The European Parliament has put forward recommendations on what AI rules should cover.
The European Parliament has published recommendations on what AI rules should include with the focus on three areas: ethics, liability and intellectual property rights. The European Commission’s legislative proposal is expected early next year and therefore the Parliament’s recommendations will feed into that.
Ethics framework for AI
MEPs call for a new legal framework outlining the ethical principles and legal obligations to be followed when developing, deploying and using artificial intelligence, robotics and related technologies, including software, algorithms and data. They say that future laws should follow several guiding principles, including: a human-centric and human-made AI; safety, transparency and accountability; safeguards against bias and discrimination; right to redress; social and environmental responsibility; and respect for privacy and data protection. High-risk AI technologies, such as those with self-learning capacities, should be designed to allow for human oversight at any time. If a functionality is used that would result in a serious breach of ethical principles and could be dangerous, the self-learning capacities should be disabled and full human control should be restored.
Liability for AI causing damage
The European Parliament says that there should be a civil liability framework, with strict liability for those operating high-risk AI which results in damage. It takes the view that a clear legal framework would stimulate innovation by providing businesses with legal certainty. It would also protect individuals and promote their trust in AI technologies by acting as a deterrent to activities that might be harmful. The rules should apply to physical or virtual AI activity that harms or damages life, health, physical integrity, property, or that causes significant immaterial harm if it results in “verifiable economic loss”. While high-risk AI technologies are still rare, MEPs believe that their operators should hold insurance similar to that used for motor vehicles. The issue of liability for AI has come up in the context of autonomous vehicles and software liability and it will be interesting to see the outcome of this proposal.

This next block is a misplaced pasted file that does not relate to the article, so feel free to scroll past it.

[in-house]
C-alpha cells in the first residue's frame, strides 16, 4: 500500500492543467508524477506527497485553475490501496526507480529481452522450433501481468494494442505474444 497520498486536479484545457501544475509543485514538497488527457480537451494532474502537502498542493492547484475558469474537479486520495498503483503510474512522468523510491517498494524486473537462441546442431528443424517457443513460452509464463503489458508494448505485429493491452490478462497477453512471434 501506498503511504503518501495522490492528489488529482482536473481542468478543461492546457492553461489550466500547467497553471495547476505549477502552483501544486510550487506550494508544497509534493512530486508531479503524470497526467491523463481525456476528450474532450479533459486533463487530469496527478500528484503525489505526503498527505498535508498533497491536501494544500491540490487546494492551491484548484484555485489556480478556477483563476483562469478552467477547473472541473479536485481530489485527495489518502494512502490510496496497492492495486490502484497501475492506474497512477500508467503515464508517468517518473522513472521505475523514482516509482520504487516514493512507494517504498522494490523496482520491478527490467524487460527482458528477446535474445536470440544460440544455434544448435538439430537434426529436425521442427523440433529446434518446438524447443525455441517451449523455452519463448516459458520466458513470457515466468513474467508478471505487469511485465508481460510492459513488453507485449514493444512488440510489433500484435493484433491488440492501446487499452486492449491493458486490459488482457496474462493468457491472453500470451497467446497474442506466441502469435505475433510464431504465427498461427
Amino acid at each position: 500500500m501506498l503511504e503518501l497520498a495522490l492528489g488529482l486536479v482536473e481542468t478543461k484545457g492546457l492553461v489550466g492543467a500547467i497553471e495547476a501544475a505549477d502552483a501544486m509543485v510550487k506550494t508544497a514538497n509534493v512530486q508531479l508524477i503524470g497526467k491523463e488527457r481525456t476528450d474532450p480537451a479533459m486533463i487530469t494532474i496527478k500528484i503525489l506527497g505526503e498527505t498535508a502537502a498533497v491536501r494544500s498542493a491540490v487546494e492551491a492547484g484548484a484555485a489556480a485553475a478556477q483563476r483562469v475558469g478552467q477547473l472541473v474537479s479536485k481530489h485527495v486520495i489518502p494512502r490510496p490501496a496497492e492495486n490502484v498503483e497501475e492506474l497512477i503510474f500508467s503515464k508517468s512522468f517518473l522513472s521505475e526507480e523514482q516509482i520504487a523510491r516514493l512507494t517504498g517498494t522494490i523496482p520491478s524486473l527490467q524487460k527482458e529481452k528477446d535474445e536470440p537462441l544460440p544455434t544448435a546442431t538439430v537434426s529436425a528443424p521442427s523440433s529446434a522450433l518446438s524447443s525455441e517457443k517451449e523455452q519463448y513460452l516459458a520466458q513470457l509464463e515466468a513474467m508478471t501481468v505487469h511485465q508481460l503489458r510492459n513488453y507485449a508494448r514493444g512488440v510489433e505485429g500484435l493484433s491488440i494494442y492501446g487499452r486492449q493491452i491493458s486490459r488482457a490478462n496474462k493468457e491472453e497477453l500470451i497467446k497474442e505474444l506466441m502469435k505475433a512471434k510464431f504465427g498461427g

Intellectual property rights
MEPs say that EU global leadership in AI requires an effective intellectual property rights system and safeguards for the EU’s patent system to protect innovative developers, while stressing that this should not come at the expense of human creators’ interests, nor the European Union’s ethical principles. MEPs believe it is important to distinguish between AI-assisted human creations and AI-generated creations. They specify that AI should not have legal personality and consequently, ownership of IPRs should only be granted to humans. This is a particularly topical point with the current attempts by Dr Thaler to obtain patent protection for inventions made by an AI machine, he has been refused in the UK and by the EU IPO but has other applications in other jurisdictions. The UK IPO is also considering the issue. In addition, MEPs have considered copyright, data collection, trade secrets, the use of algorithms and deep fakes.